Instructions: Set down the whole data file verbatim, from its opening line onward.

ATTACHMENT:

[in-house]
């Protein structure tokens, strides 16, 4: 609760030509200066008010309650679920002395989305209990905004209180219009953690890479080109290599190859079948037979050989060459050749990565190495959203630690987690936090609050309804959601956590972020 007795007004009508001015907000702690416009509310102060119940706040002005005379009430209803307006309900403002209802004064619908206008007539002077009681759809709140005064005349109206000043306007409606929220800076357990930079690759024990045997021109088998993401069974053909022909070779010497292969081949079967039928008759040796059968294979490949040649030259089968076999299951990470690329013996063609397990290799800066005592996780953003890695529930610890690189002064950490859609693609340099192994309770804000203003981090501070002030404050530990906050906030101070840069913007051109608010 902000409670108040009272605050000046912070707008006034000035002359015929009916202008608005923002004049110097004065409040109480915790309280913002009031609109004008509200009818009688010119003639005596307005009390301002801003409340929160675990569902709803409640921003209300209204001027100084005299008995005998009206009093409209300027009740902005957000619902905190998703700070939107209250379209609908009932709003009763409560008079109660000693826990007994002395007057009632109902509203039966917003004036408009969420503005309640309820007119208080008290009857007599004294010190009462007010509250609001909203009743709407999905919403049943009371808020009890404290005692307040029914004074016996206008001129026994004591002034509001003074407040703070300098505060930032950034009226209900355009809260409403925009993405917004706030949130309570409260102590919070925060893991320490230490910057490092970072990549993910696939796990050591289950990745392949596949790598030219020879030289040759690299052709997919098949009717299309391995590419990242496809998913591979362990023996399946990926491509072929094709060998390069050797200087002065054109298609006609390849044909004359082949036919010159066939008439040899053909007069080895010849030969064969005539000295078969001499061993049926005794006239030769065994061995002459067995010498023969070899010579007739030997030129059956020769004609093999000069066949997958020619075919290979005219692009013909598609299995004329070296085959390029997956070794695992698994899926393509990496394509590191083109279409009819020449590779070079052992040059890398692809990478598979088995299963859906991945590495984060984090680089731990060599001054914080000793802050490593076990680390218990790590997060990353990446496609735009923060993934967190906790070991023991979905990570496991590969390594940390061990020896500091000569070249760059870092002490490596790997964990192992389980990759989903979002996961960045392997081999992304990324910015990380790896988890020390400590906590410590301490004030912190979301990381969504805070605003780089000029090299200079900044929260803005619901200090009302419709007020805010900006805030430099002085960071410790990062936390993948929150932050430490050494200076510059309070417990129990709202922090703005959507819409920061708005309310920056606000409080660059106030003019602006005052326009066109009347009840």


[in-house]
């Protein structure tokens, strides 16, 4: 609760030509200066008010309650679920002395989305209990905004209180219009953690890479080109290599190859079948037979050989060459050749990565190495959203630690987690936090609050309804959601956590972020 007795007004009508001015907000702690416009509310102060119940706040002005005379009430209803307006309900403002209802004064619908206008007539002077009681759809709140005064005349109206000043306007409606929220800076357990930079690759024990045997021109088998993401069974053909022909070779010497292969081949079967039928008759040796059968294979490949040649030259089968076999299951990470690329013996063609397990290799800066005592996780953003890695529930610890690189002064950490859609693609340099192994309770804000203003981090501070002030404050530990906050906030101070840069913007051109608010 902000409670108040009272605050000046912070707008006034000035002359015929009916202008608005923002004049110097004065409040109480915790309280913002009031609109004008509200009818009688010119003639005596307005009390301002801003409340929160675990569902709803409640921003209300209204001027100084005299008995005998009206009093409209300027009740902005957000619902905190998703700070939107209250379209609908009932709003009763409560008079109660000693826990007994002395007057009632109902509203039966917003004036408009969420503005309640309820007119208080008290009857007599004294010190009462007010509250609001909203009743709407999905919403049943009371808020009890404290005692307040029914004074016996206008001129026994004591002034509001003074407040703070300098505060930032950034009226209900355009809260409403925009993405917004706030949130309570409260102590919070925060893991320490230490910057490092970072990549993910696939796990050591289950990745392949596949790598030219020879030289040759690299052709997919098949009717299309391995590419990242496809998913591979362990023996399946990926491509072929094709060998390069050797200087002065054109298609006609390849044909004359082949036919010159066939008439040899053909007069080895010849030969064969005539000295078969001499061993049926005794006239030769065994061995002459067995010498023969070899010579007739030997030129059956020769004609093999000069066949997958020619075919290979005219692009013909598609299995004329070296085959390029997956070794695992698994899926393509990496394509590191083109279409009819020449590779070079052992040059890398692809990478598979088995299963859906991945590495984060984090680089731990060599001054914080000793802050490593076990680390218990790590997060990353990446496609735009923060993934967190906790070991023991979905990570496991590969390594940390061990020896500091000569070249760059870092002490490596790997964990192992389980990759989903979002996961960045392997081999992304990324910015990380790896988890020390400590906590410590301490004030912190979301990381969504805070605003780089000029090299200079900044929260803005619901200090009302419709007020805010900006805030430099002085960071410790990062936390993948929150932050430490050494200076510059309070417990129990709202922090703005959507819409920061708005309310920056606000409080660059106030003019602006005052326009066109009347009840």